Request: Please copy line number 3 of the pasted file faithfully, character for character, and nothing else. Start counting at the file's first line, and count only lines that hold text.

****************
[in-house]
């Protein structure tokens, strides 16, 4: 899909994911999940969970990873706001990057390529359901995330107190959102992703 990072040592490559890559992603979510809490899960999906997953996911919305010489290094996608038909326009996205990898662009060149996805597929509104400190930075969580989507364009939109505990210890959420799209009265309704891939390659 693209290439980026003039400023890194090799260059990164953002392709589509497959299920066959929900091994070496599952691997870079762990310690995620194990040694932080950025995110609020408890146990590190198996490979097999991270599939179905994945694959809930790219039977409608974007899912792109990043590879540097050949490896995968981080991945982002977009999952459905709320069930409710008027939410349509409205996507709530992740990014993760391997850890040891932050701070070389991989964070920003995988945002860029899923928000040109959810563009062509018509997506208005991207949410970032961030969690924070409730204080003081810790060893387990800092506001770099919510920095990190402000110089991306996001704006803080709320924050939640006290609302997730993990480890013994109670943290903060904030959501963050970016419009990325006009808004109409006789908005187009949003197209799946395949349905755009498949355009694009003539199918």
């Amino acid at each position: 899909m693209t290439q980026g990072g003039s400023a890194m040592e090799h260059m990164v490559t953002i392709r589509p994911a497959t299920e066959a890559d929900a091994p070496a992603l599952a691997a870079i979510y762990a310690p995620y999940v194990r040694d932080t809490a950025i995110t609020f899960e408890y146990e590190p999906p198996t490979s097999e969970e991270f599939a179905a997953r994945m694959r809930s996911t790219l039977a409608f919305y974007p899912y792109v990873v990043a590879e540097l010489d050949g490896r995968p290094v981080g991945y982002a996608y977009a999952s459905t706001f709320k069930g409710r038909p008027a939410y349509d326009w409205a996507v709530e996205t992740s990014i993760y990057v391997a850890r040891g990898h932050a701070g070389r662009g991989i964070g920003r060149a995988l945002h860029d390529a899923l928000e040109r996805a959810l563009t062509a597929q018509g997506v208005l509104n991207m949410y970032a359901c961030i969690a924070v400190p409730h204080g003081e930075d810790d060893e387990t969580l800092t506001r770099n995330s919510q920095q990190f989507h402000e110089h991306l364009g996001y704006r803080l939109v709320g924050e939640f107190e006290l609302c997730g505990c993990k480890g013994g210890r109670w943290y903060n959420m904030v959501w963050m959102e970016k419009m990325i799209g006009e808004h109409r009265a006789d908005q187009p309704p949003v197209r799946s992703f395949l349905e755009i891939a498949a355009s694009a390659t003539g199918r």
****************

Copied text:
């Amino acid at each position: 899909m693209t290439q980026g990072g003039s400023a890194m040592e090799h260059m990164v490559t953002i392709r589509p994911a497959t299920e066959a890559d929900a091994p070496a992603l599952a691997a870079i979510y762990a310690p995620y999940v194990r040694d932080t809490a950025i995110t609020f899960e408890y146990e590190p999906p198996t490979s097999e969970e991270f599939a179905a997953r994945m694959r809930s996911t790219l039977a409608f919305y974007p899912y792109v990873v990043a590879e540097l010489d050949g490896r995968p290094v981080g991945y982002a996608y977009a999952s459905t706001f709320k069930g409710r038909p008027a939410y349509d326009w409205a996507v709530e996205t992740s990014i993760y990057v391997a850890r040891g990898h932050a701070g070389r662009g991989i964070g920003r060149a995988l945002h860029d390529a899923l928000e040109r996805a959810l563009t062509a597929q018509g997506v208005l509104n991207m949410y970032a359901c961030i969690a924070v400190p409730h204080g003081e930075d810790d060893e387990t969580l800092t506001r770099n995330s919510q920095q990190f989507h402000e110089h991306l364009g996001y704006r803080l939109v709320g924050e939640f107190e006290l609302c997730g505990c993990k480890g013994g210890r109670w943290y903060n959420m904030v959501w963050m959102e970016k419009m990325i799209g006009e808004h109409r009265a006789d908005q187009p309704p949003v197209r799946s992703f395949l349905e755009i891939a498949a355009s694009a390659t003539g199918r």